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Make the call

(U.S. Air Force graphic)

(U.S. Air Force graphic)

SCHRIEVER AIR FORCE BASE, Colo. -- It's another typical Thursday morning when you arrive at Schriever Air Force Base for work. The morning has been nothing short of routine, you even managed to beat most of the gate traffic today. You're thinking about all the things on your agenda for the day as you walk toward the portals when something catches your eye.

A coworker you've seen before, but don't really know, is also making their way in. They seem like just another person heading to work, but that little voice in your head is telling you something's not quite right. You can't quite put your finger on it, but the feeling just won't go away. You keep watching to see what it is that's giving you this feeling when it hits you. It's a balmy Colorado morning with temperatures already in the low 70s, but this person is wearing a bulky winter coat, zipped to their chin.

You remember the "If you see something, say something" training from a while back and now feel it's time to make a report. But who should you make the report to? What information do you need to give them?

"You call security forces first because security forces is 24 hours a day," said Special Agent Stacey Polu, Office of Special Investigations. "They get the real time information and if it's happening on the installation, they can call their patrols to go get the information right away."

The basic premise behind the Department of Homeland Security's "If you see something, say something" campaign is to get the public to be more aware of their surroundings and take action if they see someone or something out of place.

"If a person sees something such as abnormal behavior from a known acquaintance, an unattended bag/package or something that just looks out of place, the person needs to contact the authorities as soon as possible," said Staff Sgt. Steven McCoy, 50th Security Forces Squadron. "Do not have the mindset that it is someone else's responsibility or someone else will take care of it."

DHS offers these basic guidelines for what information to give when making a report, "Describe specifically what you observed including: who or what you saw; when you saw it; where it occurred; and why it is suspicious."

"I think situational awareness is something everyone needs to work on," McCoy said. "Humans are creatures of habit and most people fall into a routine. An example would be that most people take the same route to work every day and think nothing of it. But how many times have they gone that same route and saw something that made them say, 'Wow, I never noticed that before.' I think by paying attention to your surroundings some situations could be avoided or prevented."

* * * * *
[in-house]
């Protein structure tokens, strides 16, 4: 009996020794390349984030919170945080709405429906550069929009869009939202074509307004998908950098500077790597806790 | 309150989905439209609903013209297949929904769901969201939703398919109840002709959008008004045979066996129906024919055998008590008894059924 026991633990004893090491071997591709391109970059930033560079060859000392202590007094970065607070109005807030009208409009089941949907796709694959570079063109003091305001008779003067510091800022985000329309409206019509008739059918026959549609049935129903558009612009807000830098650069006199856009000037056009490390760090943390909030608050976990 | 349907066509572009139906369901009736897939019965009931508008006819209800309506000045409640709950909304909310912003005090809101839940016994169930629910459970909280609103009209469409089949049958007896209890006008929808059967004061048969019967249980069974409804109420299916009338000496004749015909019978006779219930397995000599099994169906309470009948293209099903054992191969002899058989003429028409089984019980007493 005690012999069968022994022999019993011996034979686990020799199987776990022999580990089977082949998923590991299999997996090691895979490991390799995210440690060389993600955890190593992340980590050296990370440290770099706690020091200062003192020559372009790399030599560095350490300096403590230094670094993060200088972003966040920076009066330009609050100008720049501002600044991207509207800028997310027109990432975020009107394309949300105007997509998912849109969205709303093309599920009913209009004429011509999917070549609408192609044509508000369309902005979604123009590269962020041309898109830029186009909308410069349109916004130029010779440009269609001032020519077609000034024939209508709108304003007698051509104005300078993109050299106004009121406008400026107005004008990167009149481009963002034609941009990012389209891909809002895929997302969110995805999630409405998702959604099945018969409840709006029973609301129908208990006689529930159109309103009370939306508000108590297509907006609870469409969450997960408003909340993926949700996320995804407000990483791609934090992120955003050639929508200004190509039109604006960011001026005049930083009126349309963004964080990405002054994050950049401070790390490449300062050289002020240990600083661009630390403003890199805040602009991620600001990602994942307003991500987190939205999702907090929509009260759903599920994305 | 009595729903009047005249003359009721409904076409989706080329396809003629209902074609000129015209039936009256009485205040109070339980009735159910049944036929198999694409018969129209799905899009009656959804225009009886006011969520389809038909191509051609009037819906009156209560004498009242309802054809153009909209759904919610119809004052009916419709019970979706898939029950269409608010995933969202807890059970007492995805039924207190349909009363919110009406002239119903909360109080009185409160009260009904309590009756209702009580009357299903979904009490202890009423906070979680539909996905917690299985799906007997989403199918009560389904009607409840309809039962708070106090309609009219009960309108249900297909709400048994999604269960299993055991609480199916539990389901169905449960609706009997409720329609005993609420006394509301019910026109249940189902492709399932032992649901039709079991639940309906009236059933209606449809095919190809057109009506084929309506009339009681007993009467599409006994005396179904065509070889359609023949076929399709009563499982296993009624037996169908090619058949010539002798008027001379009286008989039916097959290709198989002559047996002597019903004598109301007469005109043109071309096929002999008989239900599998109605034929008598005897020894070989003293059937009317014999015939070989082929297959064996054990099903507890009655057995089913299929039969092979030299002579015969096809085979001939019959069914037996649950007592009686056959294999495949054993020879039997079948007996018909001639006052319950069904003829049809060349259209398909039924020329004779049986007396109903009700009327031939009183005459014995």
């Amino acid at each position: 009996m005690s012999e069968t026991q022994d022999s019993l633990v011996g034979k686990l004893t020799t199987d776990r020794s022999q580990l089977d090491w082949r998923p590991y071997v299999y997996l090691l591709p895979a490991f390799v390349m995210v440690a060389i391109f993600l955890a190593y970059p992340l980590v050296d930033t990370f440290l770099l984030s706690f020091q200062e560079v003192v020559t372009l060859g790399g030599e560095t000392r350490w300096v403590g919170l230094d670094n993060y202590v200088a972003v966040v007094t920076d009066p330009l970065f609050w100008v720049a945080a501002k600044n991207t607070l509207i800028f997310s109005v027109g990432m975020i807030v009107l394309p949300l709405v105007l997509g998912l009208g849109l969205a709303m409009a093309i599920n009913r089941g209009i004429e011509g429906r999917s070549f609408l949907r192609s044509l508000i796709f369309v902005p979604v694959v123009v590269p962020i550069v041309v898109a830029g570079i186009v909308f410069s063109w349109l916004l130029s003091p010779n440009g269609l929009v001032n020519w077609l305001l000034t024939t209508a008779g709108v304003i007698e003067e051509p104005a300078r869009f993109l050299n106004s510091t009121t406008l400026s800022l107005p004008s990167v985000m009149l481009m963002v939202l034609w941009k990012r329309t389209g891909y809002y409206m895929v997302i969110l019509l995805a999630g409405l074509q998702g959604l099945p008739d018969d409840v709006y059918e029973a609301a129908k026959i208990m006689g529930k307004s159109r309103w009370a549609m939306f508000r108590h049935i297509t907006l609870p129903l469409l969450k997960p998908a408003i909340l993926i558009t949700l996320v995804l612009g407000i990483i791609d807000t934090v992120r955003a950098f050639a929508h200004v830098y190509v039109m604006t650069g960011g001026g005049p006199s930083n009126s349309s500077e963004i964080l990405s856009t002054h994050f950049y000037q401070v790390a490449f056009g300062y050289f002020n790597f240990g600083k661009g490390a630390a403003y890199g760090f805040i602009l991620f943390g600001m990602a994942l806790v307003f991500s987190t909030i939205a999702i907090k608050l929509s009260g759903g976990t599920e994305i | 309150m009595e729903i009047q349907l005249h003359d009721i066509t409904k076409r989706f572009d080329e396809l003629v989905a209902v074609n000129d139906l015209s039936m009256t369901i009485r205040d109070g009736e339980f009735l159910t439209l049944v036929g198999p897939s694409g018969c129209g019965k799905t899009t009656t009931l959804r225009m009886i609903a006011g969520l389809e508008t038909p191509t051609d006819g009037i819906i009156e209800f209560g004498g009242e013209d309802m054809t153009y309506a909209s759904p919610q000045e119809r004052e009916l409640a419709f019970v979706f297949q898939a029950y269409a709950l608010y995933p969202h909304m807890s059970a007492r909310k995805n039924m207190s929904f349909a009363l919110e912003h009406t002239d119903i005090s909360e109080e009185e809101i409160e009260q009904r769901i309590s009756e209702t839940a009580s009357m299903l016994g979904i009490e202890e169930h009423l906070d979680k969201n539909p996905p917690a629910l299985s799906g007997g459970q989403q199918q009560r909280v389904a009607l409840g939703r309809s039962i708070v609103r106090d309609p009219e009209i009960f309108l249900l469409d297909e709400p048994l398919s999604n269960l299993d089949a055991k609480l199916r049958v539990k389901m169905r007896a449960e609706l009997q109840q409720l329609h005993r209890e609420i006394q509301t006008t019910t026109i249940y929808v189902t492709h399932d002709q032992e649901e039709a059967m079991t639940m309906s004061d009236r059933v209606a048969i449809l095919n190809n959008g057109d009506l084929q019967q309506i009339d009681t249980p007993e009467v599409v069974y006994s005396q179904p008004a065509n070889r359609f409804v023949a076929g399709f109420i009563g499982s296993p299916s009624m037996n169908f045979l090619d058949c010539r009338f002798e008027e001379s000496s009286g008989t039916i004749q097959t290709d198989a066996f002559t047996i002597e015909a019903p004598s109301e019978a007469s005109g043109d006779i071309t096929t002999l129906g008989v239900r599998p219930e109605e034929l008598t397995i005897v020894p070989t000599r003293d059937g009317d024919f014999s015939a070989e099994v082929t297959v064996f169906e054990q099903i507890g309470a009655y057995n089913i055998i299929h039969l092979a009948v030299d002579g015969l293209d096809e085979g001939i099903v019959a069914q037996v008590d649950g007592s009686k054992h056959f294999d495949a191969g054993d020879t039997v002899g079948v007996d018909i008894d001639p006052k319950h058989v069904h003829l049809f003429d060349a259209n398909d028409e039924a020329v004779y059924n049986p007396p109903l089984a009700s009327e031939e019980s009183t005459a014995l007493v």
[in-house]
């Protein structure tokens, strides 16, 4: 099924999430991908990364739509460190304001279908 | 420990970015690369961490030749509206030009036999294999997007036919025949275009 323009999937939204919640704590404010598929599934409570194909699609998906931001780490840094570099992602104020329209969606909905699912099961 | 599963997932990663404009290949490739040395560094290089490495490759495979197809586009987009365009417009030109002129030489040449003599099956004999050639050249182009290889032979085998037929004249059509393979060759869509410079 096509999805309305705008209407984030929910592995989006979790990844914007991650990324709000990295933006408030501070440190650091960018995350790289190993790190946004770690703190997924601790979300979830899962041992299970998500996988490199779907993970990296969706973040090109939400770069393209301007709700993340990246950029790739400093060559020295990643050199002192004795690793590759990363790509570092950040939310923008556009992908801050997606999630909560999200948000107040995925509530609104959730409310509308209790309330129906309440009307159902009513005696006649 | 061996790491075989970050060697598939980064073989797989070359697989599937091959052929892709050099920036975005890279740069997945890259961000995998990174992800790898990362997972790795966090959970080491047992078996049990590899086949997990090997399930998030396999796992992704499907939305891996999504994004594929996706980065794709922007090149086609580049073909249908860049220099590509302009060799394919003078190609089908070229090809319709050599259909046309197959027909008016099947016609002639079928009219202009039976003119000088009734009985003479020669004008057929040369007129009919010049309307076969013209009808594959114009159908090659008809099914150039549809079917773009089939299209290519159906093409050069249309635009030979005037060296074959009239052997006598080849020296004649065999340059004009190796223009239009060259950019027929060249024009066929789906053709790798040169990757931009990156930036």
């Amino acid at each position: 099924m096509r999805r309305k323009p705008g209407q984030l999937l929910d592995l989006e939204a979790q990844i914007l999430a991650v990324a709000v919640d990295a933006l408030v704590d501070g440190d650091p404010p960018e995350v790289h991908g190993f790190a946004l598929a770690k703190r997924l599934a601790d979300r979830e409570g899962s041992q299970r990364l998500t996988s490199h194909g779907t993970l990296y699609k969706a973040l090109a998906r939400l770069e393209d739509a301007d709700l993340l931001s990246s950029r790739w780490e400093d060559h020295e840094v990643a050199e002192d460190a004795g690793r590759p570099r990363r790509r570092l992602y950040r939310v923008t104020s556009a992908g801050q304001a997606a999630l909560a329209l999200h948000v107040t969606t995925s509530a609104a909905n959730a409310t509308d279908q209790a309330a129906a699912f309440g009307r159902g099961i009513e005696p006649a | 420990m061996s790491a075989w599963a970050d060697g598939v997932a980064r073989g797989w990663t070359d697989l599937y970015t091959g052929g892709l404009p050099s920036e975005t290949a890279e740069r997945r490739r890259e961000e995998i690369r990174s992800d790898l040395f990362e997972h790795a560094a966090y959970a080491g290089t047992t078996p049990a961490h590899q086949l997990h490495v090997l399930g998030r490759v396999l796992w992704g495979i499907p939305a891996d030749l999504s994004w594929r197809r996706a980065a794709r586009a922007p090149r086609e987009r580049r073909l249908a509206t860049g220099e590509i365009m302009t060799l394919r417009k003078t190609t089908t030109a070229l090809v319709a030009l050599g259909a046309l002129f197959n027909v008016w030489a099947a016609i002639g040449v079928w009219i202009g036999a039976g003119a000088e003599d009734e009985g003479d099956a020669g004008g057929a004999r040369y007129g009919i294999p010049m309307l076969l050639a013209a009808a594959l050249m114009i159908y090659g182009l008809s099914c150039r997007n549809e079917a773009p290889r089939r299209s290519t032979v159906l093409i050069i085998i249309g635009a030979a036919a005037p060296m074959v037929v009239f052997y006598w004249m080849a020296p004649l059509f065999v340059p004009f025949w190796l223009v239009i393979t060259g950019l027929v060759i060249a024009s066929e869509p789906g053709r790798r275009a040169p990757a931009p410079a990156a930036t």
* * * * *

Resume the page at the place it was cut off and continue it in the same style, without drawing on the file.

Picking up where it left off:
Both Polu and McCoy said providing as much detail as possible when reporting can give authorities a better idea of the situation, or who or what they should be looking for.

"Most importantly is the timeliness of the report and trying to get all the information you can get," Polu said. "We'll get phone calls and they'll say, 'Yeah, we just saw somebody in a blue car taking photos.' OK, well did they have Colorado license plates? What kind of car, was it a Ford, was it light blue, dark blue? Some people are doing the right thing and calling us, but it's hard to go in there and dig unless we have specifics."

McCoy said some of the behaviors that should trigger a red flag include abnormal behavior from a coworker, a person who is outspoken on government, ideology or the life choices of others and an interest in active shooter cases or mass killings.

People taking photos or notes or who appear to be collecting information about the installation should also trigger a report, Polu added.

Physical activity isn't the only thing members need to be aware of when applying "If you see something, say something." Online activity can also be an indicator an illegal act is about to be committed. While it can be difficult to determine the seriousness of an online threat, it's better to be safe than sorry.

"If an individual were to come across something online that leads them to believe another person is considering committing an act of violence, they should contact the nearest law enforcement," McCoy said. "It is better to make the call and it turn out to be a misunderstanding, then not to say something and people get hurt."

For more information, visit or call OSI at 567-5049.
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